Although the manor and the farm buildings were tested by time in the last few decades, the new owners, András Fazekas and family have already began renovations. There is still work to do, but the guest houses (and the tents during festivals) are great to sleep in and relatively cheap, while the rural dishes are far-famed.
The building raised in the second half of the 18th century and at the beginning of the 19th century stands on a spacious lot in the centre of Taliándörögd. The one-time manor and its farm building were placed under memorial monument protection in 2006, in honour of their architectural and arts values. The owners have been restoring the partly transformed buildings step by step since they took over the manor that had been neglected from 1945.
1900 - 33000 HUF
Friday, July 24, 2015
Sunday, August 2, 2015
Hospitality was at first restricted to the Valley of Arts, then the hosts found that the festival vibes, the cooking and the co-habitation with guests would be great to extend to the entire year. The manor built at the end of the 1700s accommodates guests in rooms for 2 to 4 persons, with possible extra bed and en suite bathroom (2800-3300 HUF/person), while the garden is perfect for pitching tents during the festival.
Upon our arrival, it was immediately clear that the buzz has been sustained: after a few pleasant words of welcome and the introduction of the family, there is always something happening. In addition to the large number of friendly dogs per person, there is also a grazing foal nearby, a litter of recently born kittens, and a range of lilac violet syrups (more or less) in the background, while the hosts identify each and every flower species for us with scientific precision.
While András (the contractor and gardener infused sociologist, a true Renaissance man) is responsible for the big picture and the technical details, hospitality, in its classical sense, is the job of the ladies. They choose the proper hue of paint to make the guest house come to life, renovate furniture, iron out details and tend to the kitchen garden.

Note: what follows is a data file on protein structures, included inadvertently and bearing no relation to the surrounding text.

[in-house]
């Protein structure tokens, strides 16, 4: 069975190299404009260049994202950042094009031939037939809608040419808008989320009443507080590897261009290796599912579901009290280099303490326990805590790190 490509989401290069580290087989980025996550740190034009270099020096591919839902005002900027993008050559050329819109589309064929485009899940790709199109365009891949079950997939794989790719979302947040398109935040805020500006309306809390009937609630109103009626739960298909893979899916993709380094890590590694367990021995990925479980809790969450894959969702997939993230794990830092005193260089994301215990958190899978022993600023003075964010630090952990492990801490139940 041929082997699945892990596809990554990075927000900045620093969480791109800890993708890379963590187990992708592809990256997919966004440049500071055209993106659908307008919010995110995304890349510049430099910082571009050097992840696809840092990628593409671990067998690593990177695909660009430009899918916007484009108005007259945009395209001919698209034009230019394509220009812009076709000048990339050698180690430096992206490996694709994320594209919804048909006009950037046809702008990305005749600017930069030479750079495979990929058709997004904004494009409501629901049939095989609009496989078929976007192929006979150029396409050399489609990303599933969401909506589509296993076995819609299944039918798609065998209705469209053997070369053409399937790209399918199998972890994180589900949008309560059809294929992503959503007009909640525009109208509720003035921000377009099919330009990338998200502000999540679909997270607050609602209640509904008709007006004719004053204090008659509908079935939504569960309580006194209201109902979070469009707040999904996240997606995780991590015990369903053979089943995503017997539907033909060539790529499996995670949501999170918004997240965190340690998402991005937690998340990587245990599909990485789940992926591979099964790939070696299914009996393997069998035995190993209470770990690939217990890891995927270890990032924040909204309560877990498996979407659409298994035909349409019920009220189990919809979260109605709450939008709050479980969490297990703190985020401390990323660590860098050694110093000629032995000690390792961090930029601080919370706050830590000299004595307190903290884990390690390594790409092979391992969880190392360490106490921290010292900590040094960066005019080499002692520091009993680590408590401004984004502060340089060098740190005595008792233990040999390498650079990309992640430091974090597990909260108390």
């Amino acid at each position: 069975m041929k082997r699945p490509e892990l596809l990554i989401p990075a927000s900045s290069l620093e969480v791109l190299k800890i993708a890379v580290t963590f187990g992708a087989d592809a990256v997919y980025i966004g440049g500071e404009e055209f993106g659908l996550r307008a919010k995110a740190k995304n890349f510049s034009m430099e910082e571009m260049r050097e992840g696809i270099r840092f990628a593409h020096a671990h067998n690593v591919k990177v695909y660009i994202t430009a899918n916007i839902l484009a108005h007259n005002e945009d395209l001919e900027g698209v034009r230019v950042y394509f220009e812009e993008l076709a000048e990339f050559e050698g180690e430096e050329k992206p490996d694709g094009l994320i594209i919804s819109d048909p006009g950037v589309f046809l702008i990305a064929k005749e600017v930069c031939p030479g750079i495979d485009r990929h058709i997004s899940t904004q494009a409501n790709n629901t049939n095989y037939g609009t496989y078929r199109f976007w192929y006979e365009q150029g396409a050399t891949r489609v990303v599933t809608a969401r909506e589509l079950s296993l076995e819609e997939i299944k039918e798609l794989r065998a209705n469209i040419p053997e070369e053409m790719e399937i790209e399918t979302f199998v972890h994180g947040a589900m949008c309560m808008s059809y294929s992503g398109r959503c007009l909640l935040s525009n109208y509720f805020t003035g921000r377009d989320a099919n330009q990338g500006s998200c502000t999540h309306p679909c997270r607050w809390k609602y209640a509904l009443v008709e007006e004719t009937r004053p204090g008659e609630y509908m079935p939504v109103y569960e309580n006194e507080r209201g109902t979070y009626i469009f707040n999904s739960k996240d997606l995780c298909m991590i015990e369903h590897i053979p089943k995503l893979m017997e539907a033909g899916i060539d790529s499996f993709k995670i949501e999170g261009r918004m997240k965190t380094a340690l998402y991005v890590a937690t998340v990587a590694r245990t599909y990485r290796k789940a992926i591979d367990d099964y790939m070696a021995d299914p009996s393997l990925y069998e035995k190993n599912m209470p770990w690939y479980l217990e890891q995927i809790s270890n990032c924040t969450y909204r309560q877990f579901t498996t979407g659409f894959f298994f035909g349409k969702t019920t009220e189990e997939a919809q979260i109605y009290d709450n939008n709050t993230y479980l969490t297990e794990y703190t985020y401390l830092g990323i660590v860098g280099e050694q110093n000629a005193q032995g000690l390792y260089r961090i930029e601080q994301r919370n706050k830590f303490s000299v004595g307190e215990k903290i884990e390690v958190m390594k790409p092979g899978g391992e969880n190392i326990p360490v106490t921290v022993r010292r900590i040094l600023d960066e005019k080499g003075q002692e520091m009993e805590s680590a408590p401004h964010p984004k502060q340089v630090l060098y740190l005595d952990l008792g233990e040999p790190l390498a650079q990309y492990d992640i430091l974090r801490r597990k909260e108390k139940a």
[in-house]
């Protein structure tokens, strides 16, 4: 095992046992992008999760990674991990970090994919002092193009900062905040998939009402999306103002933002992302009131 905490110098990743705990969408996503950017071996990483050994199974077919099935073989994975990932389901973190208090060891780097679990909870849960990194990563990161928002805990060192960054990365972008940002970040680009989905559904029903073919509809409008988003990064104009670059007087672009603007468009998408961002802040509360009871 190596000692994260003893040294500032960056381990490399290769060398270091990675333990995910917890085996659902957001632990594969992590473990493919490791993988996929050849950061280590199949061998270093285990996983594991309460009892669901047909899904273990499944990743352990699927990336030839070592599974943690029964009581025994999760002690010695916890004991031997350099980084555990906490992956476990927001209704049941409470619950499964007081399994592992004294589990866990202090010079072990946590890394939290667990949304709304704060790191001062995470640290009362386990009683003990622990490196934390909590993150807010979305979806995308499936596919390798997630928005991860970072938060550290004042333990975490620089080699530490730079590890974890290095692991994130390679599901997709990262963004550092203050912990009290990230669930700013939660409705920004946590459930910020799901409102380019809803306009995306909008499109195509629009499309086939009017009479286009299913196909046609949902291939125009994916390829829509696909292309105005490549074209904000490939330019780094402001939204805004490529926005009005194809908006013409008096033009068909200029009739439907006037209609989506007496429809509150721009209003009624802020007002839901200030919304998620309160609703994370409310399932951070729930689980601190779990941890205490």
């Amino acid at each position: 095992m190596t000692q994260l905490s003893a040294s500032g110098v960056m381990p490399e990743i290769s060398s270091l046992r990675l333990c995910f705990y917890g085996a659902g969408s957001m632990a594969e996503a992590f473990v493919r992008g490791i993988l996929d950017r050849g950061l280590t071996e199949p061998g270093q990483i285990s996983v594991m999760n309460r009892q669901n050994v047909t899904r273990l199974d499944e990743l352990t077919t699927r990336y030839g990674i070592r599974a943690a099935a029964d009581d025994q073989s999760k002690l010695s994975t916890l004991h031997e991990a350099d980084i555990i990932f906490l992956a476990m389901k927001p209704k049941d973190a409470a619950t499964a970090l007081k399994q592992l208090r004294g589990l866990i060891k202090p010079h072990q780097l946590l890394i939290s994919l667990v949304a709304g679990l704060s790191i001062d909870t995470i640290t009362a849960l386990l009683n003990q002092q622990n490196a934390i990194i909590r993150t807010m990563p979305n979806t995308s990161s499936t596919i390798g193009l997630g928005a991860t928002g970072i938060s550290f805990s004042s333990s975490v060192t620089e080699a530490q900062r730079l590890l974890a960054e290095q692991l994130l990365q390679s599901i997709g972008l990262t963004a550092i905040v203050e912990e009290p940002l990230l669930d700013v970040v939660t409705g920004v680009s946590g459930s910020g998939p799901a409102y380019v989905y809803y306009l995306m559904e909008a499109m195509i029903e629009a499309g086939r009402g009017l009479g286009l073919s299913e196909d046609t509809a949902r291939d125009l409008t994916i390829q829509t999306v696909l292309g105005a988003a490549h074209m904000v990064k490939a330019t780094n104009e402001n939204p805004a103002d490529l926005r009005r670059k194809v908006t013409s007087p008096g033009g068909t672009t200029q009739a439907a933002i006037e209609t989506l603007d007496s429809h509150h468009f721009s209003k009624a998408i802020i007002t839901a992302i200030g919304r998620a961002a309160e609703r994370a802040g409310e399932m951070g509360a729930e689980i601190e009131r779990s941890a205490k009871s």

Their true calling (in addition to providing a bohemian accommodation) is the rural cuisine: they mix modern trends (cream soups and dips) with classical flavours perfectly. They make 15 kinds of syrups, each with its own hue, and a selection of dishes that lure guests to the kitchen like the sirens' song.
The daily specials are limited only by the kitchen garden and fantasy, but if you have no problem with zacuscă (a kind of vegetable spread), walnut cream cheese, ginger pear jam or mint vegetables, a visit to the mansion of gastronomy is highly recommended. This summer, they will also have an open-view outdoor kitchen, and until then, you can ask for a picnic basket, bogrács dishes, breakfast or lunch specials - no-one will be left hungry. The dishes are all reasonably priced: a breakfast (patés. coffee, tea etc.) costs 800 HUF, a 3-course lunch is about 2000 HUF. If you are staying elsewhere, but want to drop in for a meal, be sure to drop a line beforehand.
Lőke Kúria (Lőke Mansion) is recommended to everyone who is curious as to how a bohemian family fills a cultural heritage building with life and to those who want to join the ranks of artists, campers and pilgrims for a few days. The spirit of the mansion is proof that the Valley of Arts is longer than a week, if there is a suitable afield of dandelions and an oven.